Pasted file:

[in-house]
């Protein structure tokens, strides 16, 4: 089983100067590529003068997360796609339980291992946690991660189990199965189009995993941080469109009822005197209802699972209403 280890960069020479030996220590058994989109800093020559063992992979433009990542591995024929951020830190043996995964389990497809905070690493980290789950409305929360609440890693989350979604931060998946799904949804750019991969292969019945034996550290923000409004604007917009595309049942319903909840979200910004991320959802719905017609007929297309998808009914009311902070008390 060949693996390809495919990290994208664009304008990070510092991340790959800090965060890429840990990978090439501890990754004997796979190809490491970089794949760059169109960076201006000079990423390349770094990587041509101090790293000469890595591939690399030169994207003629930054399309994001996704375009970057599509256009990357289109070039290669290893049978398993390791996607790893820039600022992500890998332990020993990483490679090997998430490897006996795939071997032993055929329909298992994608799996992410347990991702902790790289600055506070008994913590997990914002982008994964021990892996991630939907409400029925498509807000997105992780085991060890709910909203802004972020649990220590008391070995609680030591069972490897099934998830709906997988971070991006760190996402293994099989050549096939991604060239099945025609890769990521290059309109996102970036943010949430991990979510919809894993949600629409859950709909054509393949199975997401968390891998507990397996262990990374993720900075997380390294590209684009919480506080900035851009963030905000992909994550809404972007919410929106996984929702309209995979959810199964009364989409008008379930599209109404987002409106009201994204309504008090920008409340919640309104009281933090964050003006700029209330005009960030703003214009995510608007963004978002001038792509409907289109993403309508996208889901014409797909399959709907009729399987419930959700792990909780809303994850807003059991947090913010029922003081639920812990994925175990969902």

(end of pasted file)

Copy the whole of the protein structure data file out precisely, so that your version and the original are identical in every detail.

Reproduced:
[in-house]
């Protein structure tokens, strides 16, 4: 089983100067590529003068997360796609339980291992946690991660189990199965189009995993941080469109009822005197209802699972209403 280890960069020479030996220590058994989109800093020559063992992979433009990542591995024929951020830190043996995964389990497809905070690493980290789950409305929360609440890693989350979604931060998946799904949804750019991969292969019945034996550290923000409004604007917009595309049942319903909840979200910004991320959802719905017609007929297309998808009914009311902070008390 060949693996390809495919990290994208664009304008990070510092991340790959800090965060890429840990990978090439501890990754004997796979190809490491970089794949760059169109960076201006000079990423390349770094990587041509101090790293000469890595591939690399030169994207003629930054399309994001996704375009970057599509256009990357289109070039290669290893049978398993390791996607790893820039600022992500890998332990020993990483490679090997998430490897006996795939071997032993055929329909298992994608799996992410347990991702902790790289600055506070008994913590997990914002982008994964021990892996991630939907409400029925498509807000997105992780085991060890709910909203802004972020649990220590008391070995609680030591069972490897099934998830709906997988971070991006760190996402293994099989050549096939991604060239099945025609890769990521290059309109996102970036943010949430991990979510919809894993949600629409859950709909054509393949199975997401968390891998507990397996262990990374993720900075997380390294590209684009919480506080900035851009963030905000992909994550809404972007919410929106996984929702309209995979959810199964009364989409008008379930599209109404987002409106009201994204309504008090920008409340919640309104009281933090964050003006700029209330005009960030703003214009995510608007963004978002001038792509409907289109993403309508996208889901014409797909399959709907009729399987419930959700792990909780809303994850807003059991947090913010029922003081639920812990994925175990969902």